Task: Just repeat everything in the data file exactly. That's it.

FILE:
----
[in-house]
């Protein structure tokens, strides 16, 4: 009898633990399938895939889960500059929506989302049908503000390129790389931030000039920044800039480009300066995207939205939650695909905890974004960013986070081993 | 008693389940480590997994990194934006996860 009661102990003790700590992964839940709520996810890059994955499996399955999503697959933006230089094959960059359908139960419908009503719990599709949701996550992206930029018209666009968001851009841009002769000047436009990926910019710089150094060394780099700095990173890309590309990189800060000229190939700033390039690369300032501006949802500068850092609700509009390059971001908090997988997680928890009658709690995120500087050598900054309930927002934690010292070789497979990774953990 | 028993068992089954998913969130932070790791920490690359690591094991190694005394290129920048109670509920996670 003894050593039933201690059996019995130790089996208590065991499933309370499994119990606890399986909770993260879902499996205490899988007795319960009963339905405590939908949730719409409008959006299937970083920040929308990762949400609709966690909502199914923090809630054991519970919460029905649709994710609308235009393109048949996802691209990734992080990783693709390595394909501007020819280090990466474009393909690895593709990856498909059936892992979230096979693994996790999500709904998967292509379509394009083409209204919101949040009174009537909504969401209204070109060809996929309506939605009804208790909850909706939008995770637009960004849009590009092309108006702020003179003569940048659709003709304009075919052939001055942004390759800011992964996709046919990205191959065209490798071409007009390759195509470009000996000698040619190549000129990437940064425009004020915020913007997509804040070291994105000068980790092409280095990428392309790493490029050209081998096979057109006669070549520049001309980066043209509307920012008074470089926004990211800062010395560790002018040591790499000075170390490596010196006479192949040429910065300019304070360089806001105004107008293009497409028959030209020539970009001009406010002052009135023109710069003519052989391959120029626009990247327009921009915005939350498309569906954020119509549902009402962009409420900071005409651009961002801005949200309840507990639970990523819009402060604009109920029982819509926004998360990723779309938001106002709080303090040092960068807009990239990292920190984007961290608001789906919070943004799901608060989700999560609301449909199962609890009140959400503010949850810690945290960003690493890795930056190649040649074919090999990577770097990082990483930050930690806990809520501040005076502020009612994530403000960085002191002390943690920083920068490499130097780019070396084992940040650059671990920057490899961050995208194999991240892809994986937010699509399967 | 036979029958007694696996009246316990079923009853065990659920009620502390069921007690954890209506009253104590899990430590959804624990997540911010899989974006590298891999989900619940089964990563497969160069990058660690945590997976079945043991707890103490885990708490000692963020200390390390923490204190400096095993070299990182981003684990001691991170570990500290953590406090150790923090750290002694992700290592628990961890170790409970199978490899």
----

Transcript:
[in-house]
């Protein structure tokens, strides 16, 4: 009898633990399938895939889960500059929506989302049908503000390129790389931030000039920044800039480009300066995207939205939650695909905890974004960013986070081993 | 008693389940480590997994990194934006996860 009661102990003790700590992964839940709520996810890059994955499996399955999503697959933006230089094959960059359908139960419908009503719990599709949701996550992206930029018209666009968001851009841009002769000047436009990926910019710089150094060394780099700095990173890309590309990189800060000229190939700033390039690369300032501006949802500068850092609700509009390059971001908090997988997680928890009658709690995120500087050598900054309930927002934690010292070789497979990774953990 | 028993068992089954998913969130932070790791920490690359690591094991190694005394290129920048109670509920996670 003894050593039933201690059996019995130790089996208590065991499933309370499994119990606890399986909770993260879902499996205490899988007795319960009963339905405590939908949730719409409008959006299937970083920040929308990762949400609709966690909502199914923090809630054991519970919460029905649709994710609308235009393109048949996802691209990734992080990783693709390595394909501007020819280090990466474009393909690895593709990856498909059936892992979230096979693994996790999500709904998967292509379509394009083409209204919101949040009174009537909504969401209204070109060809996929309506939605009804208790909850909706939008995770637009960004849009590009092309108006702020003179003569940048659709003709304009075919052939001055942004390759800011992964996709046919990205191959065209490798071409007009390759195509470009000996000698040619190549000129990437940064425009004020915020913007997509804040070291994105000068980790092409280095990428392309790493490029050209081998096979057109006669070549520049001309980066043209509307920012008074470089926004990211800062010395560790002018040591790499000075170390490596010196006479192949040429910065300019304070360089806001105004107008293009497409028959030209020539970009001009406010002052009135023109710069003519052989391959120029626009990247327009921009915005939350498309569906954020119509549902009402962009409420900071005409651009961002801005949200309840507990639970990523819009402060604009109920029982819509926004998360990723779309938001106002709080303090040092960068807009990239990292920190984007961290608001789906919070943004799901608060989700999560609301449909199962609890009140959400503010949850810690945290960003690493890795930056190649040649074919090999990577770097990082990483930050930690806990809520501040005076502020009612994530403000960085002191002390943690920083920068490499130097780019070396084992940040650059671990920057490899961050995208194999991240892809994986937010699509399967 | 036979029958007694696996009246316990079923009853065990659920009620502390069921007690954890209506009253104590899990430590959804624990997540911010899989974006590298891999989900619940089964990563497969160069990058660690945590997976079945043991707890103490885990708490000692963020200390390390923490204190400096095993070299990182981003684990001691991170570990500290953590406090150790923090750290002694992700290592628990961890170790409970199978490899």